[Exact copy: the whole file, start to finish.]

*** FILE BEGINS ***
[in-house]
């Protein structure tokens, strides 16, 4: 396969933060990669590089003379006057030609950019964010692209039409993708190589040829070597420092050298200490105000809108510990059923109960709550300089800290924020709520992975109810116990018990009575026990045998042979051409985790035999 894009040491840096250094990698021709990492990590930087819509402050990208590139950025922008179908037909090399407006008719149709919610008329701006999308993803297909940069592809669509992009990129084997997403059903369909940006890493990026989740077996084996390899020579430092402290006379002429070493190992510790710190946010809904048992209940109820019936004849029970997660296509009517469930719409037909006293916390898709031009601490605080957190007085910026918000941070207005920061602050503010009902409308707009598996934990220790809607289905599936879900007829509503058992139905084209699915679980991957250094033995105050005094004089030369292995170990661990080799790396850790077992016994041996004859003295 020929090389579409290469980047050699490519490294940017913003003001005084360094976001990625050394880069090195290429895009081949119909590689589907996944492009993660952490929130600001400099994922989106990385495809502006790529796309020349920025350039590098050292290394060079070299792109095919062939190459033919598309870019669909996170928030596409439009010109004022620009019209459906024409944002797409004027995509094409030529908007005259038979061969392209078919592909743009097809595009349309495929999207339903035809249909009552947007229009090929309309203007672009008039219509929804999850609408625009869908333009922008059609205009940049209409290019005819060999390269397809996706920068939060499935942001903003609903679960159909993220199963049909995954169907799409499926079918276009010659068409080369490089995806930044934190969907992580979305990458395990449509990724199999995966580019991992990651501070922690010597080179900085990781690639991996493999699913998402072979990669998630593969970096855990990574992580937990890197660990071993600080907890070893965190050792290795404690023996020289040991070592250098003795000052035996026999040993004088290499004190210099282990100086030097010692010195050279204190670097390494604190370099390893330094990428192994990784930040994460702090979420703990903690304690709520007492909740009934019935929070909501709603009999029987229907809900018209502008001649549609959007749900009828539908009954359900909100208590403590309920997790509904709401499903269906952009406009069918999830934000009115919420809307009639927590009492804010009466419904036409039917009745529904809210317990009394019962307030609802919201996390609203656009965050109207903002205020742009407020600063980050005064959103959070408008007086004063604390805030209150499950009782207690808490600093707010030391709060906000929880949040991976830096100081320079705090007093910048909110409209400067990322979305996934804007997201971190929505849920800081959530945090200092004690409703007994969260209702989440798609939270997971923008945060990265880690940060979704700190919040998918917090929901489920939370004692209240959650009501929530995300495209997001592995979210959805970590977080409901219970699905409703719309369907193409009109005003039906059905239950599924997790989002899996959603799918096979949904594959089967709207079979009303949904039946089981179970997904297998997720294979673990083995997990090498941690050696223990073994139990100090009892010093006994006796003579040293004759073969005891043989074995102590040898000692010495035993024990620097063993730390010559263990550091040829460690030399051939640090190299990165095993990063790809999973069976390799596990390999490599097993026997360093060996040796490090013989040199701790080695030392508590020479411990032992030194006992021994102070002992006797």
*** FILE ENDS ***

[in-house]
């Protein structure tokens, strides 16, 4: 396969933060990669590089003379006057030609950019964010692209039409993708190589040829070597420092050298200490105000809108510990059923109960709550300089800290924020709520992975109810116990018990009575026990045998042979051409985790035999 894009040491840096250094990698021709990492990590930087819509402050990208590139950025922008179908037909090399407006008719149709919610008329701006999308993803297909940069592809669509992009990129084997997403059903369909940006890493990026989740077996084996390899020579430092402290006379002429070493190992510790710190946010809904048992209940109820019936004849029970997660296509009517469930719409037909006293916390898709031009601490605080957190007085910026918000941070207005920061602050503010009902409308707009598996934990220790809607289905599936879900007829509503058992139905084209699915679980991957250094033995105050005094004089030369292995170990661990080799790396850790077992016994041996004859003295 020929090389579409290469980047050699490519490294940017913003003001005084360094976001990625050394880069090195290429895009081949119909590689589907996944492009993660952490929130600001400099994922989106990385495809502006790529796309020349920025350039590098050292290394060079070299792109095919062939190459033919598309870019669909996170928030596409439009010109004022620009019209459906024409944002797409004027995509094409030529908007005259038979061969392209078919592909743009097809595009349309495929999207339903035809249909009552947007229009090929309309203007672009008039219509929804999850609408625009869908333009922008059609205009940049209409290019005819060999390269397809996706920068939060499935942001903003609903679960159909993220199963049909995954169907799409499926079918276009010659068409080369490089995806930044934190969907992580979305990458395990449509990724199999995966580019991992990651501070922690010597080179900085990781690639991996493999699913998402072979990669998630593969970096855990990574992580937990890197660990071993600080907890070893965190050792290795404690023996020289040991070592250098003795000052035996026999040993004088290499004190210099282990100086030097010692010195050279204190670097390494604190370099390893330094990428192994990784930040994460702090979420703990903690304690709520007492909740009934019935929070909501709603009999029987229907809900018209502008001649549609959007749900009828539908009954359900909100208590403590309920997790509904709401499903269906952009406009069918999830934000009115919420809307009639927590009492804010009466419904036409039917009745529904809210317990009394019962307030609802919201996390609203656009965050109207903002205020742009407020600063980050005064959103959070408008007086004063604390805030209150499950009782207690808490600093707010030391709060906000929880949040991976830096100081320079705090007093910048909110409209400067990322979305996934804007997201971190929505849920800081959530945090200092004690409703007994969260209702989440798609939270997971923008945060990265880690940060979704700190919040998918917090929901489920939370004692209240959650009501929530995300495209997001592995979210959805970590977080409901219970699905409703719309369907193409009109005003039906059905239950599924997790989002899996959603799918096979949904594959089967709207079979009303949904039946089981179970997904297998997720294979673990083995997990090498941690050696223990073994139990100090009892010093006994006796003579040293004759073969005891043989074995102590040898000692010495035993024990620097063993730390010559263990550091040829460690030399051939640090190299990165095993990063790809999973069976390799596990390999490599097993026997360093060996040796490090013989040199701790080695030392508590020479411990032992030194006992021994102070002992006797």